SORRENTI: It’s funny, because I’ve realized that that’s a very personal view. A lot of people have come up to me and said that the images are very sexy. When I was taking the photographs, I realized that I could do something really over-the-top, something that really pushed the sexuality aspect of the shoot. I was going to use clothes to heighten [the sexuality] even more by not revealing so much, or wetting the clothes and doing all that stuff. I started doing that the first day and then as the day went on we said, okay, let’s just try doing some nudes and we took all the clothes away and focused on the body. Sometimes it was very sculptural. Sometimes it was just very simple. I didn’t want to focus on the obvious sexuality of the woman. I was more interested in the anatomy and the beauty of the figure and shape; if the muscles were tensing or something like that. I wanted to let [the photographs] be something that came from the model in her own way as well. I didn’t want to take the models too much out of their own skin. I realized that I wanted to create a marriage between who the person was, the nature, the beauty in the figure, and how the models sat or posed themselves. And as the six days progressed, I slowly started getting closer and closer to that.
ZARRELLA: There’s a beautiful delicacy and subtlety to the images. Do you think that working in a natural environment helped you achieve that?
SORRENTI: Absolutely. I wanted the models to be influenced by their environment. I wanted that serenity to be shared. And I wanted there to be a marriage between the beauty of the landscape and the models’ beauty.
ZARRELLA: You posed nude during your time as a model. What was that like, and do you feel that having had that experience helps you connect with your subjects?
SORRENTI: Like I said, I’ve always been very comfortable being nude. I’ve done a lot of self-portraits that are nude, and I’ve posed nude for other photographers. Even when I was modeling, I loved the whole creative process and I really enjoyed being part of an artist’s creative process. I could understand what they were trying to do, and what they were trying to achieve with the photographs and I really enjoyed being part of that. I worked with photographers like Bruce Weber, Steven Meisel, and Richard Avedon when I was a model and I was really young. I was only 18 or 19 years old. And it made me understand how incredible these talented artists were and it inspired me. I remembered thinking to myself, “Wow, will I ever be able to have a kind of effect on the subject where they want to become part of my work so completely?”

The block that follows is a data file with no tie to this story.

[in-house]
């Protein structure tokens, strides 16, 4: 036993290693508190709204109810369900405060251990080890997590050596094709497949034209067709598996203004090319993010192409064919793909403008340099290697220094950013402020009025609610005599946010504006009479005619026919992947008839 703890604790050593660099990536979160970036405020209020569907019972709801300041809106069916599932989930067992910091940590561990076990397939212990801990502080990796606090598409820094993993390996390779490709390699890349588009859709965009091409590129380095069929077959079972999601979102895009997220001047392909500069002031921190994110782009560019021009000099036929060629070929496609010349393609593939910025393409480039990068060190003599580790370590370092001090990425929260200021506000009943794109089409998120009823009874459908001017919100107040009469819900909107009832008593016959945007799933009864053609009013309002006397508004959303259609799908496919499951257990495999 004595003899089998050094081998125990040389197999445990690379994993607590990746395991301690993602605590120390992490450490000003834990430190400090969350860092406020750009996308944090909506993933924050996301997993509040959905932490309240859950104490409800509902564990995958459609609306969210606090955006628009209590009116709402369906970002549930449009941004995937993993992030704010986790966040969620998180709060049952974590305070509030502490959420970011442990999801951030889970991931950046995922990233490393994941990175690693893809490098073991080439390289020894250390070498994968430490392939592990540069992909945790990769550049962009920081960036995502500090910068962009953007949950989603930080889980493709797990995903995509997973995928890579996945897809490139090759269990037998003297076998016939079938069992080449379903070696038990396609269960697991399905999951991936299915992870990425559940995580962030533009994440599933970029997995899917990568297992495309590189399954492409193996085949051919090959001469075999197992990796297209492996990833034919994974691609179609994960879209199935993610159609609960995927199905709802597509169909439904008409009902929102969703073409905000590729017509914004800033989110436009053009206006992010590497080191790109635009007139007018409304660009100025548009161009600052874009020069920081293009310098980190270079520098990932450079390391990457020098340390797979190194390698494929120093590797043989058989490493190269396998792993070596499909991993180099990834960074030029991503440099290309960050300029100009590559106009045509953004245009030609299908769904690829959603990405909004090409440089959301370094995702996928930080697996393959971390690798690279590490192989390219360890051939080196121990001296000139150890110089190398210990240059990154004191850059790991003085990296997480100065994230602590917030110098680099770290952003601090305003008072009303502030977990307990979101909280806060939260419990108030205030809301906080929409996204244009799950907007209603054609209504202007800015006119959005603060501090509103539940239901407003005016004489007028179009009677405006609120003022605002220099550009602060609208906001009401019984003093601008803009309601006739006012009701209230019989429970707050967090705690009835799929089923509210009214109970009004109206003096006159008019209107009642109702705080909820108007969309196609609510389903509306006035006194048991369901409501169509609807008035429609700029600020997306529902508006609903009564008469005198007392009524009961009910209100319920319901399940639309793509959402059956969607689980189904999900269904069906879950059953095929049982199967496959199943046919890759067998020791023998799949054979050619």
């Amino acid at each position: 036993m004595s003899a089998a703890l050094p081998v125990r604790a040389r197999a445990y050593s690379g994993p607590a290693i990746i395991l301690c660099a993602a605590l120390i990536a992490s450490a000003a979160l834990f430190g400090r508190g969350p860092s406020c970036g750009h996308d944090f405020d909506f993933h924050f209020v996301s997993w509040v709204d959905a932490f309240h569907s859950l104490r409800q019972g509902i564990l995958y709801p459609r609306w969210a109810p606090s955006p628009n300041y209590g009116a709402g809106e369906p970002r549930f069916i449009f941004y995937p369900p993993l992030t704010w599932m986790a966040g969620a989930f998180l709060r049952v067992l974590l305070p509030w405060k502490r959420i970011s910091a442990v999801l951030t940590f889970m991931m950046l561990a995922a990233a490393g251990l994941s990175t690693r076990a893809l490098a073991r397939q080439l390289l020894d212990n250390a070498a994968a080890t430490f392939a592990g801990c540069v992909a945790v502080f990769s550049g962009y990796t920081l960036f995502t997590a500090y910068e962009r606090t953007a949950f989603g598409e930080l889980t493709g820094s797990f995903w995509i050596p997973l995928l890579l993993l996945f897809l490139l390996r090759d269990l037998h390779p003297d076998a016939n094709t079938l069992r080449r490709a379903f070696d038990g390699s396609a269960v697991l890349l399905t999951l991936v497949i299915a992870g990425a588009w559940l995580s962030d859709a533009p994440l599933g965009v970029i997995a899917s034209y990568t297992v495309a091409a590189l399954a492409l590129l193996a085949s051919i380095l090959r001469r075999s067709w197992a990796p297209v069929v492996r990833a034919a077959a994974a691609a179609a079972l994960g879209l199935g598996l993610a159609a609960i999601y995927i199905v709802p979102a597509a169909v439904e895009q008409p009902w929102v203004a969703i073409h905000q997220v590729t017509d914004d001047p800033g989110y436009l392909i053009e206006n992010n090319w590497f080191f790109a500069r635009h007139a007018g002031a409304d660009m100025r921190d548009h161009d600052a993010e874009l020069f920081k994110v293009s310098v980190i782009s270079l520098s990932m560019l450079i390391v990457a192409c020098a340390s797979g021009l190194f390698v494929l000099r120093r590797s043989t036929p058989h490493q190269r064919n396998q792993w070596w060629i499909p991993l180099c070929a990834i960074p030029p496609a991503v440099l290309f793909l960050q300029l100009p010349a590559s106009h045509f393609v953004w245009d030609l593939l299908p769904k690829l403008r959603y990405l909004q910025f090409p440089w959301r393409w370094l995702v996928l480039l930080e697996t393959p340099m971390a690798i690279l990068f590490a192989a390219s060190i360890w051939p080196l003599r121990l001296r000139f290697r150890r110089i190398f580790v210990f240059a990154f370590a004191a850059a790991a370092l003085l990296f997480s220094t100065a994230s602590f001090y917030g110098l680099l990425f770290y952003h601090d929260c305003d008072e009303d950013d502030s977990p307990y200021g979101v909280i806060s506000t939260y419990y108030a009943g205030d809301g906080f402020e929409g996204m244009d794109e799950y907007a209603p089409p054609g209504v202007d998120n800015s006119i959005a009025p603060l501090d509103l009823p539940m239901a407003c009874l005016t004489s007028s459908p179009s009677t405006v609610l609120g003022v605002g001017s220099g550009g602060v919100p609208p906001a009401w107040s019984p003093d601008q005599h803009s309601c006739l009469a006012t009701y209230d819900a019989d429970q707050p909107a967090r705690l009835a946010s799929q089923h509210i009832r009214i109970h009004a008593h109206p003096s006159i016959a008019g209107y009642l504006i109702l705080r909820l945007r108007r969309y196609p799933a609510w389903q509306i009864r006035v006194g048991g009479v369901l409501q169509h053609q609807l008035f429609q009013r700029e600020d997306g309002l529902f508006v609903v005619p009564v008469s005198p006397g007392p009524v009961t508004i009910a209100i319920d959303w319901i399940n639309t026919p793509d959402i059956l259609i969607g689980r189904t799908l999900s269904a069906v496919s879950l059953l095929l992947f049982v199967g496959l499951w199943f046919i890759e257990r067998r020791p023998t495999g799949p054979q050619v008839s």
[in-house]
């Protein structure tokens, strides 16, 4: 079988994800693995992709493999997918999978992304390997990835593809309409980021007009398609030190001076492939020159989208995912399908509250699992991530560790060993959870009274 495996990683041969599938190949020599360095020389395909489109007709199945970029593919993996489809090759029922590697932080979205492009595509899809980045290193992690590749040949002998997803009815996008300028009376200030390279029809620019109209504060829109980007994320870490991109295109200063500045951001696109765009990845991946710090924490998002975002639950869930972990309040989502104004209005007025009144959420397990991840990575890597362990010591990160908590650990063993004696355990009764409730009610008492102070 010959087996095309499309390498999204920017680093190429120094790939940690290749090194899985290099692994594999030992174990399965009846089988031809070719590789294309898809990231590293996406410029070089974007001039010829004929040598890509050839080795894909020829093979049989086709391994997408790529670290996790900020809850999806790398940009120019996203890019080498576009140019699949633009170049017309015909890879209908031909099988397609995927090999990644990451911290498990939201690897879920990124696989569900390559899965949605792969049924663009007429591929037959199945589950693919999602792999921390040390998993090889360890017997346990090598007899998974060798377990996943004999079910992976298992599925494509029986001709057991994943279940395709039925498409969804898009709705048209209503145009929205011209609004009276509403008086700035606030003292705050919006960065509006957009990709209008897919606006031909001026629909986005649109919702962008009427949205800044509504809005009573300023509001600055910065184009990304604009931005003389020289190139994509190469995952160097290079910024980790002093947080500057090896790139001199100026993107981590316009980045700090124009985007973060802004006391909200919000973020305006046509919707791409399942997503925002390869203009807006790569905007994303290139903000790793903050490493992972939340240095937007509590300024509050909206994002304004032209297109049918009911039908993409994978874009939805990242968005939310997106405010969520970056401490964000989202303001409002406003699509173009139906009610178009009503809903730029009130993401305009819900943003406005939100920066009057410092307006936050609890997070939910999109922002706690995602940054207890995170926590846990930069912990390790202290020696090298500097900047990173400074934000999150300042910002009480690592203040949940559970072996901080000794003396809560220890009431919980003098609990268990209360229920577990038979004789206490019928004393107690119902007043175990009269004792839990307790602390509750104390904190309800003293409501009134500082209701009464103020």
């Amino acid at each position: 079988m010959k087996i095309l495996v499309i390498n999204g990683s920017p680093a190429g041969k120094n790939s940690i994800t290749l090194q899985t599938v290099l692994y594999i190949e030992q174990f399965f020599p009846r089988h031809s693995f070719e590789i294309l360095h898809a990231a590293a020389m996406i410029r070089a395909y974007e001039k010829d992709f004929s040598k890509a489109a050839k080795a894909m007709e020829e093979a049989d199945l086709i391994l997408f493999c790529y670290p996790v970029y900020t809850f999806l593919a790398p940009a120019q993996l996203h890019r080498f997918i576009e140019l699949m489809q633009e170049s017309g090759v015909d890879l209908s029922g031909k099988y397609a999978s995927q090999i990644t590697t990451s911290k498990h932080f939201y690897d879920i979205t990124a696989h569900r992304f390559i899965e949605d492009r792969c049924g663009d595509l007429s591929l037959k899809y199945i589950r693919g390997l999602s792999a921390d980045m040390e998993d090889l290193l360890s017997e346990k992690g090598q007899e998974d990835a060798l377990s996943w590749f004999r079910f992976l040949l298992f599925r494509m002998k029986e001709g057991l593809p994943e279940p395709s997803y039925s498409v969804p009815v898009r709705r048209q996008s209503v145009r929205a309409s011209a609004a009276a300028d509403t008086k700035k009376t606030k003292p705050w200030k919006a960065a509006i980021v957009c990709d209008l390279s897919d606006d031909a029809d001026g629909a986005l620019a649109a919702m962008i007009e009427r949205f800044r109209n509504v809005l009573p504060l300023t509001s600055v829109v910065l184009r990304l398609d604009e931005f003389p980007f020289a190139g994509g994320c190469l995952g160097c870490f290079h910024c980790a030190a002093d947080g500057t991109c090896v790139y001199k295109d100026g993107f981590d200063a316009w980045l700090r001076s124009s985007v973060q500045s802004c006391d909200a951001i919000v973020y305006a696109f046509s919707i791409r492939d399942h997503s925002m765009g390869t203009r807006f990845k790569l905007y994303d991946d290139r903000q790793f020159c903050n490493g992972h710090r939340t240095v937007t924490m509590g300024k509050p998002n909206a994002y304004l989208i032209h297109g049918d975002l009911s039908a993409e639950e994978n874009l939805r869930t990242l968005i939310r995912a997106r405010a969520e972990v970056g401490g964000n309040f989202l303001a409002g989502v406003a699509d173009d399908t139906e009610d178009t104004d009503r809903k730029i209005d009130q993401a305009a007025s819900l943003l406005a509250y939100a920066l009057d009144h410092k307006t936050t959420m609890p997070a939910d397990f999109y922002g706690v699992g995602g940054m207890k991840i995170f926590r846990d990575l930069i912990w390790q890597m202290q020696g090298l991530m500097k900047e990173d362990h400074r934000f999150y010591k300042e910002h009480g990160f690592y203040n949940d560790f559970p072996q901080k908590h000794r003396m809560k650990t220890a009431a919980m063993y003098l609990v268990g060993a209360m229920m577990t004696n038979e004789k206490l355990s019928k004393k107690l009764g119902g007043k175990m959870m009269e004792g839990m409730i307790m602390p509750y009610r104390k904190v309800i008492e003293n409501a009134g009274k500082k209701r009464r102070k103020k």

ZARRELLA: How do you make your models feel so comfortable? There’s that image of you shooting Milla Jovovich for the calendar, and she’s so connected with you. It seems like a very powerful relationship.
SORRENTI: I know Milla very well. I went out with Milla for a couple years when I was 22, so the relationship between Milla and I is quite familiar. It’s easy to connect with somebody like Milla. And it’s easy to connect with Kate [Moss] because we’ve had relationships together before. But when I work with somebody that I haven’t worked with before, like Margareth [Madè], I had never photographed her before, so I told everybody to leave and we started taking the photographs. I think the subject senses what I’m trying to achieve. I think they know what I’m trying to get out of them and once they understand that, they understand that I’m not trying to take advantage of them or to rob them of anything, but that I’m just trying to capture something quite beautiful, something that they’re going to be happy with. I don’t want to upset anybody with the photographs. I don’t want the models to feel misunderstood, and I don’t want them to do anything that they don’t want to do. It seems like [the models] naturally let go of their defenses. They understand the photographs and they want to be a part of them and to try and make them better. With Margareth, we started with clothes and then she realized what I was looking for and she said, “You know what, I feel totally comfortable. I don’t need to wear the dress.” And it was great. I think [the models] feel better about the photographs of themselves when they’re completely in the photograph instead of holding back.